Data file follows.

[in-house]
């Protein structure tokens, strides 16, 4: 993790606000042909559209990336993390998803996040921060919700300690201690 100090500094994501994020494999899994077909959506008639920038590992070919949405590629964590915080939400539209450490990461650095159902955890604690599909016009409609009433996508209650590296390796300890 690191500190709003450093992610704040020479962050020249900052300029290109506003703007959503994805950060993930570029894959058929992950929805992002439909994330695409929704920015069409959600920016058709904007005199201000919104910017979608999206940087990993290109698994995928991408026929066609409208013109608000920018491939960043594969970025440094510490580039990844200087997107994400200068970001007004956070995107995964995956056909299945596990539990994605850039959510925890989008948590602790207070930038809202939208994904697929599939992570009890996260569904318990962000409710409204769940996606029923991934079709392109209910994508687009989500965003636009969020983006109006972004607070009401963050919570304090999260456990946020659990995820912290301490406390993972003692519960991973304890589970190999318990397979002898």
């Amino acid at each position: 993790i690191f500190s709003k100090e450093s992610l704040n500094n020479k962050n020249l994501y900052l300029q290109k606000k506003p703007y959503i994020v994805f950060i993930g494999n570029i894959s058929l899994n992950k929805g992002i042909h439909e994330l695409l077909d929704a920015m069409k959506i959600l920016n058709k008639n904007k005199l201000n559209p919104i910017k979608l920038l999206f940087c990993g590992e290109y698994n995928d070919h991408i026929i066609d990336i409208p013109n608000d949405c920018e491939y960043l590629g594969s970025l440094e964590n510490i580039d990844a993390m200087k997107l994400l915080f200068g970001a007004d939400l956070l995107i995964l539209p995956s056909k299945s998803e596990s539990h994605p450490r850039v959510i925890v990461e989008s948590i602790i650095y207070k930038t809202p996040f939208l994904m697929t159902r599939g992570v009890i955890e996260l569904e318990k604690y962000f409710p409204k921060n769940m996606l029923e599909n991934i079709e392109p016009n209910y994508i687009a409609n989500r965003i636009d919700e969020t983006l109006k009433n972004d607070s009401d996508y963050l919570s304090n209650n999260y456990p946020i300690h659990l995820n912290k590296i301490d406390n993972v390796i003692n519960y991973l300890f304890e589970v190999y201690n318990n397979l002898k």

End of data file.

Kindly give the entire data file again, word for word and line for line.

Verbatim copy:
[in-house]
């Protein structure tokens, strides 16, 4: 993790606000042909559209990336993390998803996040921060919700300690201690 100090500094994501994020494999899994077909959506008639920038590992070919949405590629964590915080939400539209450490990461650095159902955890604690599909016009409609009433996508209650590296390796300890 690191500190709003450093992610704040020479962050020249900052300029290109506003703007959503994805950060993930570029894959058929992950929805992002439909994330695409929704920015069409959600920016058709904007005199201000919104910017979608999206940087990993290109698994995928991408026929066609409208013109608000920018491939960043594969970025440094510490580039990844200087997107994400200068970001007004956070995107995964995956056909299945596990539990994605850039959510925890989008948590602790207070930038809202939208994904697929599939992570009890996260569904318990962000409710409204769940996606029923991934079709392109209910994508687009989500965003636009969020983006109006972004607070009401963050919570304090999260456990946020659990995820912290301490406390993972003692519960991973304890589970190999318990397979002898």
């Amino acid at each position: 993790i690191f500190s709003k100090e450093s992610l704040n500094n020479k962050n020249l994501y900052l300029q290109k606000k506003p703007y959503i994020v994805f950060i993930g494999n570029i894959s058929l899994n992950k929805g992002i042909h439909e994330l695409l077909d929704a920015m069409k959506i959600l920016n058709k008639n904007k005199l201000n559209p919104i910017k979608l920038l999206f940087c990993g590992e290109y698994n995928d070919h991408i026929i066609d990336i409208p013109n608000d949405c920018e491939y960043l590629g594969s970025l440094e964590n510490i580039d990844a993390m200087k997107l994400l915080f200068g970001a007004d939400l956070l995107i995964l539209p995956s056909k299945s998803e596990s539990h994605p450490r850039v959510i925890v990461e989008s948590i602790i650095y207070k930038t809202p996040f939208l994904m697929t159902r599939g992570v009890i955890e996260l569904e318990k604690y962000f409710p409204k921060n769940m996606l029923e599909n991934i079709e392109p016009n209910y994508i687009a409609n989500r965003i636009d919700e969020t983006l109006k009433n972004d607070s009401d996508y963050l919570s304090n209650n999260y456990p946020i300690h659990l995820n912290k590296i301490d406390n993972v390796i003692n519960y991973l300890f304890e589970v190999y201690n318990n397979l002898k």